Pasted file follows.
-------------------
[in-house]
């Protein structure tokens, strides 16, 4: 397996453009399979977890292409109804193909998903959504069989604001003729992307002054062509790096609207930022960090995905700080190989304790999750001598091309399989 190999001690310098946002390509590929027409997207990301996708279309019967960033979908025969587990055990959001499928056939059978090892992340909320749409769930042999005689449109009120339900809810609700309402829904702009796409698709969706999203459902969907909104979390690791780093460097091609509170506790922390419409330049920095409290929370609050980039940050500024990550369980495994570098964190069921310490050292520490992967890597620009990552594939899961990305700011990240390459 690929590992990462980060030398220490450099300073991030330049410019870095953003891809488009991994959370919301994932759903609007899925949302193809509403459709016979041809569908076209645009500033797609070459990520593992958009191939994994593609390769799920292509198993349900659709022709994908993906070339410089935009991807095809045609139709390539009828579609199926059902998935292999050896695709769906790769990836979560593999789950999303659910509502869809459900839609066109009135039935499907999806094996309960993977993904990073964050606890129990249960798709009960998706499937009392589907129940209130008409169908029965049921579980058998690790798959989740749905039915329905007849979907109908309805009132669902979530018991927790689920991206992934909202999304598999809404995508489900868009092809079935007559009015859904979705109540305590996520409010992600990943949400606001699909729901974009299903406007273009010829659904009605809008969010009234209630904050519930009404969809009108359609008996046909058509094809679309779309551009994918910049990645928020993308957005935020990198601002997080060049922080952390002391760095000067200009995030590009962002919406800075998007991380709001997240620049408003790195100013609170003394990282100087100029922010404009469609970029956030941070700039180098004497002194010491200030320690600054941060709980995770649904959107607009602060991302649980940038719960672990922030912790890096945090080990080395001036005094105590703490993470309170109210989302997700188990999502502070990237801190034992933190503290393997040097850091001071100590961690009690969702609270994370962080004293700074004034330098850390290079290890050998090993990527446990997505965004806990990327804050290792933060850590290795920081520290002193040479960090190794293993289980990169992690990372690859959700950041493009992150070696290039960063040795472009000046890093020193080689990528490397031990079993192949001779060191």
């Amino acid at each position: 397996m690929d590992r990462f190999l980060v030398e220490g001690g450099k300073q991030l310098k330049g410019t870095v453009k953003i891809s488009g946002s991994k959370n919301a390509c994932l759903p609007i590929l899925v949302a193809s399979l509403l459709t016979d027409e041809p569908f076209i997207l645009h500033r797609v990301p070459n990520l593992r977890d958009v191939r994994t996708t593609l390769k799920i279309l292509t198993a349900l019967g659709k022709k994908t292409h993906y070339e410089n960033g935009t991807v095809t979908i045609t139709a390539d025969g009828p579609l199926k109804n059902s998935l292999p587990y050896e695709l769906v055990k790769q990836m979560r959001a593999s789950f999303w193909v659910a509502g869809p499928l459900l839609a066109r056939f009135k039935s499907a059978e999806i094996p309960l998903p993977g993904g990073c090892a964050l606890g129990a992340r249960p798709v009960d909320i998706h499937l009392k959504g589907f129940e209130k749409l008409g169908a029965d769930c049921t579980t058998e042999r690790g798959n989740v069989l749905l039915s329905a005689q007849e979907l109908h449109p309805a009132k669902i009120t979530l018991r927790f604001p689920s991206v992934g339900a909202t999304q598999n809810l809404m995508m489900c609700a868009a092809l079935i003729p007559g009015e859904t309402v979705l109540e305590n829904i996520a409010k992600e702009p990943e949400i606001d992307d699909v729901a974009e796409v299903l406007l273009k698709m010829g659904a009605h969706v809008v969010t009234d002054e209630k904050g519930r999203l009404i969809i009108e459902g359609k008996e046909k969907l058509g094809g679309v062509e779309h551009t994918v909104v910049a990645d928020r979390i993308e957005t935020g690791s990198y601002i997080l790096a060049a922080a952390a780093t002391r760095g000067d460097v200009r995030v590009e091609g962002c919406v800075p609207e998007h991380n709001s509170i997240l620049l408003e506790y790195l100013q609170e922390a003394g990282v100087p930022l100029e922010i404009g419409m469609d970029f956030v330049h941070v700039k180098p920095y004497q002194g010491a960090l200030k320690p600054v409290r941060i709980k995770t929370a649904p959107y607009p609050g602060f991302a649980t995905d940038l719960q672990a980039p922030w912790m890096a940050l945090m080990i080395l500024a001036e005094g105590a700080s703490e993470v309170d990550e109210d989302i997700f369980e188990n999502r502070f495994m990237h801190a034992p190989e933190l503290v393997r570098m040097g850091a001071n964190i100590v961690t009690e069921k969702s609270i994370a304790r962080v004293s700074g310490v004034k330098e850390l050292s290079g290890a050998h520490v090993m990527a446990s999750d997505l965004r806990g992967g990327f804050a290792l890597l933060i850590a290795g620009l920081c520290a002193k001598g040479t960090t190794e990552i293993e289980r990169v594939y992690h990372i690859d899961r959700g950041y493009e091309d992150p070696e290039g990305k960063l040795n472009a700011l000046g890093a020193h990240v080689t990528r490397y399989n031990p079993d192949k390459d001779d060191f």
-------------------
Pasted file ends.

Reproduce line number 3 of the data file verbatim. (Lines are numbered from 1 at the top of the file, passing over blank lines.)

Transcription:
């Amino acid at each position: 397996m690929d590992r990462f190999l980060v030398e220490g001690g450099k300073q991030l310098k330049g410019t870095v453009k953003i891809s488009g946002s991994k959370n919301a390509c994932l759903p609007i590929l899925v949302a193809s399979l509403l459709t016979d027409e041809p569908f076209i997207l645009h500033r797609v990301p070459n990520l593992r977890d958009v191939r994994t996708t593609l390769k799920i279309l292509t198993a349900l019967g659709k022709k994908t292409h993906y070339e410089n960033g935009t991807v095809t979908i045609t139709a390539d025969g009828p579609l199926k109804n059902s998935l292999p587990y050896e695709l769906v055990k790769q990836m979560r959001a593999s789950f999303w193909v659910a509502g869809p499928l459900l839609a066109r056939f009135k039935s499907a059978e999806i094996p309960l998903p993977g993904g990073c090892a964050l606890g129990a992340r249960p798709v009960d909320i998706h499937l009392k959504g589907f129940e209130k749409l008409g169908a029965d769930c049921t579980t058998e042999r690790g798959n989740v069989l749905l039915s329905a005689q007849e979907l109908h449109p309805a009132k669902i009120t979530l018991r927790f604001p689920s991206v992934g339900a909202t999304q598999n809810l809404m995508m489900c609700a868009a092809l079935i003729p007559g009015e859904t309402v979705l109540e305590n829904i996520a409010k992600e702009p990943e949400i606001d992307d699909v729901a974009e796409v299903l406007l273009k698709m010829g659904a009605h969706v809008v969010t009234d002054e209630k904050g519930r999203l009404i969809i009108e459902g359609k008996e046909k969907l058509g094809g679309v062509e779309h551009t994918v909104v910049a990645d928020r979390i993308e957005t935020g690791s990198y601002i997080l790096a060049a922080a952390a780093t002391r760095g000067d460097v200009r995030v590009e091609g962002c919406v800075p609207e998007h991380n709001s509170i997240l620049l408003e506790y790195l100013q609170e922390a003394g990282v100087p930022l100029e922010i404009g419409m469609d970029f956030v330049h941070v700039k180098p920095y004497q002194g010491a960090l200030k320690p600054v409290r941060i709980k995770t929370a649904p959107y607009p609050g602060f991302a649980t995905d940038l719960q672990a980039p922030w912790m890096a940050l945090m080990i080395l500024a001036e005094g105590a700080s703490e993470v309170d990550e109210d989302i997700f369980e188990n999502r502070f495994m990237h801190a034992p190989e933190l503290v393997r570098m040097g850091a001071n964190i100590v961690t009690e069921k969702s609270i994370a304790r962080v004293s700074g310490v004034k330098e850390l050292s290079g290890a050998h520490v090993m990527a446990s999750d997505l965004r806990g992967g990327f804050a290792l890597l933060i850590a290795g620009l920081c520290a002193k001598g040479t960090t190794e990552i293993e289980r990169v594939y992690h990372i690859d899961r959700g950041y493009e091309d992150p070696e290039g990305k960063l040795n472009a700011l000046g890093a020193h990240v080689t990528r490397y399989n031990p079993d192949k390459d001779d060191f």